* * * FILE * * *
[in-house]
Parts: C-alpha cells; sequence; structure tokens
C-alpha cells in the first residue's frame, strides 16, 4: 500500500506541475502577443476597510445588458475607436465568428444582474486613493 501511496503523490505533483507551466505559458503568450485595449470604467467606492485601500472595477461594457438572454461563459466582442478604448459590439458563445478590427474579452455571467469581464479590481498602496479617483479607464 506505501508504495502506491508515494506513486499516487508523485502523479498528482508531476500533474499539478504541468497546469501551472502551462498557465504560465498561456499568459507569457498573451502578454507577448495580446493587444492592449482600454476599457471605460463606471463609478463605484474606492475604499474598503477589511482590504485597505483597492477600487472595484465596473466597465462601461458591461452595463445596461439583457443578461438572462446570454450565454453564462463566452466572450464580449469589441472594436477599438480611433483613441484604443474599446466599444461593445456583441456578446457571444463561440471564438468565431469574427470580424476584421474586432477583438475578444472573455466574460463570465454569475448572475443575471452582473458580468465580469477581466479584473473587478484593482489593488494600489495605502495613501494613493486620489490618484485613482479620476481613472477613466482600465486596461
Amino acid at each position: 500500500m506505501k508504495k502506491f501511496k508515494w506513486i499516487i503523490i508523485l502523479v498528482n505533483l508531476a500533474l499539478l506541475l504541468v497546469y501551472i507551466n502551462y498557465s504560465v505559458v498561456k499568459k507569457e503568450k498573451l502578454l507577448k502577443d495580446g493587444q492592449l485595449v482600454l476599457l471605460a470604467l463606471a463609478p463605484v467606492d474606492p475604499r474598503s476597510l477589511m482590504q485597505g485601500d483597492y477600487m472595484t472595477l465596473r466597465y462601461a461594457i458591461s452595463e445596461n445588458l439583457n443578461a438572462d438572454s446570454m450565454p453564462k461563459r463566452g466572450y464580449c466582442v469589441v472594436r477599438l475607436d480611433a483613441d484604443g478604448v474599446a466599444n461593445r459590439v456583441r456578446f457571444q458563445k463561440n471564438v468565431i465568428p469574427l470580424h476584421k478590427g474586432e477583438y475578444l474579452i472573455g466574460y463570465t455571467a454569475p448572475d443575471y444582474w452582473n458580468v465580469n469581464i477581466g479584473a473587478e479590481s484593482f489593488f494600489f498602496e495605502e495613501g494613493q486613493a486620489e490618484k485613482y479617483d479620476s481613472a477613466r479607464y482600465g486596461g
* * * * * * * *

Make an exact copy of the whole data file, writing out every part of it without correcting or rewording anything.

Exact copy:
[in-house]
Parts: C-alpha cells; sequence; structure tokens
C-alpha cells in the first residue's frame, strides 16, 4: 500500500506541475502577443476597510445588458475607436465568428444582474486613493 501511496503523490505533483507551466505559458503568450485595449470604467467606492485601500472595477461594457438572454461563459466582442478604448459590439458563445478590427474579452455571467469581464479590481498602496479617483479607464 506505501508504495502506491508515494506513486499516487508523485502523479498528482508531476500533474499539478504541468497546469501551472502551462498557465504560465498561456499568459507569457498573451502578454507577448495580446493587444492592449482600454476599457471605460463606471463609478463605484474606492475604499474598503477589511482590504485597505483597492477600487472595484465596473466597465462601461458591461452595463445596461439583457443578461438572462446570454450565454453564462463566452466572450464580449469589441472594436477599438480611433483613441484604443474599446466599444461593445456583441456578446457571444463561440471564438468565431469574427470580424476584421474586432477583438475578444472573455466574460463570465454569475448572475443575471452582473458580468465580469477581466479584473473587478484593482489593488494600489495605502495613501494613493486620489490618484485613482479620476481613472477613466482600465486596461
Amino acid at each position: 500500500m506505501k508504495k502506491f501511496k508515494w506513486i499516487i503523490i508523485l502523479v498528482n505533483l508531476a500533474l499539478l506541475l504541468v497546469y501551472i507551466n502551462y498557465s504560465v505559458v498561456k499568459k507569457e503568450k498573451l502578454l507577448k502577443d495580446g493587444q492592449l485595449v482600454l476599457l471605460a470604467l463606471a463609478p463605484v467606492d474606492p475604499r474598503s476597510l477589511m482590504q485597505g485601500d483597492y477600487m472595484t472595477l465596473r466597465y462601461a461594457i458591461s452595463e445596461n445588458l439583457n443578461a438572462d438572454s446570454m450565454p453564462k461563459r463566452g466572450y464580449c466582442v469589441v472594436r477599438l475607436d480611433a483613441d484604443g478604448v474599446a466599444n461593445r459590439v456583441r456578446f457571444q458563445k463561440n471564438v468565431i465568428p469574427l470580424h476584421k478590427g474586432e477583438y475578444l474579452i472573455g466574460y463570465t455571467a454569475p448572475d443575471y444582474w452582473n458580468v465580469n469581464i477581466g479584473a473587478e479590481s484593482f489593488f494600489f498602496e495605502e495613501g494613493q486613493a486620489e490618484k485613482y479617483d479620476s481613472a477613466r479607464y482600465g486596461g